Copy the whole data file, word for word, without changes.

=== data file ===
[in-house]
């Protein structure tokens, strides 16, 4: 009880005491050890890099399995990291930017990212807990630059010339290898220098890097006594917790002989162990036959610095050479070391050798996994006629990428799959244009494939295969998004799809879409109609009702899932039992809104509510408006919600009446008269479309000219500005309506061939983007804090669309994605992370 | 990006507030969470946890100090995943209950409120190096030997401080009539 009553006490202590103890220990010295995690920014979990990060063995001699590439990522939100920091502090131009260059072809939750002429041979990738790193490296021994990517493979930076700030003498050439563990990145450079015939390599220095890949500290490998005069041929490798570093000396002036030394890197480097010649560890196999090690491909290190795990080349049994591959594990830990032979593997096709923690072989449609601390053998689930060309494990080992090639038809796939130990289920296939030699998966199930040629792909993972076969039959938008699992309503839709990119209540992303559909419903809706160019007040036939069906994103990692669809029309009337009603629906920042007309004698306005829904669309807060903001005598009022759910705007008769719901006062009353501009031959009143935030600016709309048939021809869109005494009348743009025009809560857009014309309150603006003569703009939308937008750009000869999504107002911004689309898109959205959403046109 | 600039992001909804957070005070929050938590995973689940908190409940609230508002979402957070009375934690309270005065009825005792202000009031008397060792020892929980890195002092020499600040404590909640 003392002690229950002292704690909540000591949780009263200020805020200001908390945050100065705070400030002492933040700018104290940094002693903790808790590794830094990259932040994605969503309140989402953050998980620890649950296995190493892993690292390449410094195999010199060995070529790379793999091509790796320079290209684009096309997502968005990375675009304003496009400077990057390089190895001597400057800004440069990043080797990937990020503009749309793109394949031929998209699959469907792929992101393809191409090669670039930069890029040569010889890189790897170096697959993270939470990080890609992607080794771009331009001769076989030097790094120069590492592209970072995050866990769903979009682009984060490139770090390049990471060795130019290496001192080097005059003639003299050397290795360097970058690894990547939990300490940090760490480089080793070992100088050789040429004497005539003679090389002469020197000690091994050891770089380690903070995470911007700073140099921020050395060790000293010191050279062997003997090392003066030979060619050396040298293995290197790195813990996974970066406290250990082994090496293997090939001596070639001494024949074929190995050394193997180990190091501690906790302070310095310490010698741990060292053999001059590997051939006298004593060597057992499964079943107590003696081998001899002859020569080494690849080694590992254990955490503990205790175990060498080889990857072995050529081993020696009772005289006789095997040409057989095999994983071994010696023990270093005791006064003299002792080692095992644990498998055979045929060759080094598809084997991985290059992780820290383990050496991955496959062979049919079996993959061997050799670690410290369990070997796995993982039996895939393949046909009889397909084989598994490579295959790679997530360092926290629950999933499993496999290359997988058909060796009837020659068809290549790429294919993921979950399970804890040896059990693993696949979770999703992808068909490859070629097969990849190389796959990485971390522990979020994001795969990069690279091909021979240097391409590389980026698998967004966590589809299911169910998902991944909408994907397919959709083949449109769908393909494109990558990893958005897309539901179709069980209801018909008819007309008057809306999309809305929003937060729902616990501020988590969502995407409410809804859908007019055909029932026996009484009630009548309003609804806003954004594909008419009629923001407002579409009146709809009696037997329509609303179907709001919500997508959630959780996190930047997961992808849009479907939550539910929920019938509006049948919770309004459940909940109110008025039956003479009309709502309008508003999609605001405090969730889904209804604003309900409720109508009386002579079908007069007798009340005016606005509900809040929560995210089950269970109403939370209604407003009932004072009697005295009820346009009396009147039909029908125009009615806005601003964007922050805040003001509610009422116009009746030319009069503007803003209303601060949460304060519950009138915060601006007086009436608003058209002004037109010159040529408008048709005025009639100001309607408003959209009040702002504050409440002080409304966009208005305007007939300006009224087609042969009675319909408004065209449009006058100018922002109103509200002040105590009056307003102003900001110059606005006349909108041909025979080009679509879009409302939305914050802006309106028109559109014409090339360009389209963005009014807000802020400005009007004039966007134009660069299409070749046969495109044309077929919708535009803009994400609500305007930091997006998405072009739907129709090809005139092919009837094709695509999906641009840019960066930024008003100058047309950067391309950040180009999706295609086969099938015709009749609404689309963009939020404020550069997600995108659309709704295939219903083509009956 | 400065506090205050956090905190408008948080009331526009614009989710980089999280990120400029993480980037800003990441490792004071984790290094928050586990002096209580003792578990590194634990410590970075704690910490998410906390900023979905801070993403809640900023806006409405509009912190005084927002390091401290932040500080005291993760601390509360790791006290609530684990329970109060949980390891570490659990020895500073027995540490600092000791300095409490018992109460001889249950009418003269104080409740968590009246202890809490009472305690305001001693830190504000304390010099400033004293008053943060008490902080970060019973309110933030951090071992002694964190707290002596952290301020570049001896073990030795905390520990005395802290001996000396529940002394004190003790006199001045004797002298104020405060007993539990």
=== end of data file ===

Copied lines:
[in-house]
């Protein structure tokens, strides 16, 4: 009880005491050890890099399995990291930017990212807990630059010339290898220098890097006594917790002989162990036959610095050479070391050798996994006629990428799959244009494939295969998004799809879409109609009702899932039992809104509510408006919600009446008269479309000219500005309506061939983007804090669309994605992370 | 990006507030969470946890100090995943209950409120190096030997401080009539 009553006490202590103890220990010295995690920014979990990060063995001699590439990522939100920091502090131009260059072809939750002429041979990738790193490296021994990517493979930076700030003498050439563990990145450079015939390599220095890949500290490998005069041929490798570093000396002036030394890197480097010649560890196999090690491909290190795990080349049994591959594990830990032979593997096709923690072989449609601390053998689930060309494990080992090639038809796939130990289920296939030699998966199930040629792909993972076969039959938008699992309503839709990119209540992303559909419903809706160019007040036939069906994103990692669809029309009337009603629906920042007309004698306005829904669309807060903001005598009022759910705007008769719901006062009353501009031959009143935030600016709309048939021809869109005494009348743009025009809560857009014309309150603006003569703009939308937008750009000869999504107002911004689309898109959205959403046109 | 600039992001909804957070005070929050938590995973689940908190409940609230508002979402957070009375934690309270005065009825005792202000009031008397060792020892929980890195002092020499600040404590909640 003392002690229950002292704690909540000591949780009263200020805020200001908390945050100065705070400030002492933040700018104290940094002693903790808790590794830094990259932040994605969503309140989402953050998980620890649950296995190493892993690292390449410094195999010199060995070529790379793999091509790796320079290209684009096309997502968005990375675009304003496009400077990057390089190895001597400057800004440069990043080797990937990020503009749309793109394949031929998209699959469907792929992101393809191409090669670039930069890029040569010889890189790897170096697959993270939470990080890609992607080794771009331009001769076989030097790094120069590492592209970072995050866990769903979009682009984060490139770090390049990471060795130019290496001192080097005059003639003299050397290795360097970058690894990547939990300490940090760490480089080793070992100088050789040429004497005539003679090389002469020197000690091994050891770089380690903070995470911007700073140099921020050395060790000293010191050279062997003997090392003066030979060619050396040298293995290197790195813990996974970066406290250990082994090496293997090939001596070639001494024949074929190995050394193997180990190091501690906790302070310095310490010698741990060292053999001059590997051939006298004593060597057992499964079943107590003696081998001899002859020569080494690849080694590992254990955490503990205790175990060498080889990857072995050529081993020696009772005289006789095997040409057989095999994983071994010696023990270093005791006064003299002792080692095992644990498998055979045929060759080094598809084997991985290059992780820290383990050496991955496959062979049919079996993959061997050799670690410290369990070997796995993982039996895939393949046909009889397909084989598994490579295959790679997530360092926290629950999933499993496999290359997988058909060796009837020659068809290549790429294919993921979950399970804890040896059990693993696949979770999703992808068909490859070629097969990849190389796959990485971390522990979020994001795969990069690279091909021979240097391409590389980026698998967004966590589809299911169910998902991944909408994907397919959709083949449109769908393909494109990558990893958005897309539901179709069980209801018909008819007309008057809306999309809305929003937060729902616990501020988590969502995407409410809804859908007019055909029932026996009484009630009548309003609804806003954004594909008419009629923001407002579409009146709809009696037997329509609303179907709001919500997508959630959780996190930047997961992808849009479907939550539910929920019938509006049948919770309004459940909940109110008025039956003479009309709502309008508003999609605001405090969730889904209804604003309900409720109508009386002579079908007069007798009340005016606005509900809040929560995210089950269970109403939370209604407003009932004072009697005295009820346009009396009147039909029908125009009615806005601003964007922050805040003001509610009422116009009746030319009069503007803003209303601060949460304060519950009138915060601006007086009436608003058209002004037109010159040529408008048709005025009639100001309607408003959209009040702002504050409440002080409304966009208005305007007939300006009224087609042969009675319909408004065209449009006058100018922002109103509200002040105590009056307003102003900001110059606005006349909108041909025979080009679509879009409302939305914050802006309106028109559109014409090339360009389209963005009014807000802020400005009007004039966007134009660069299409070749046969495109044309077929919708535009803009994400609500305007930091997006998405072009739907129709090809005139092919009837094709695509999906641009840019960066930024008003100058047309950067391309950040180009999706295609086969099938015709009749609404689309963009939020404020550069997600995108659309709704295939219903083509009956 | 400065506090205050956090905190408008948080009331526009614009989710980089999280990120400029993480980037800003990441490792004071984790290094928050586990002096209580003792578990590194634990410590970075704690910490998410906390900023979905801070993403809640900023806006409405509009912190005084927002390091401290932040500080005291993760601390509360790791006290609530684990329970109060949980390891570490659990020895500073027995540490600092000791300095409490018992109460001889249950009418003269104080409740968590009246202890809490009472305690305001001693830190504000304390010099400033004293008053943060008490902080970060019973309110933030951090071992002694964190707290002596952290301020570049001896073990030795905390520990005395802290001996000396529940002394004190003790006199001045004797002298104020405060007993539990």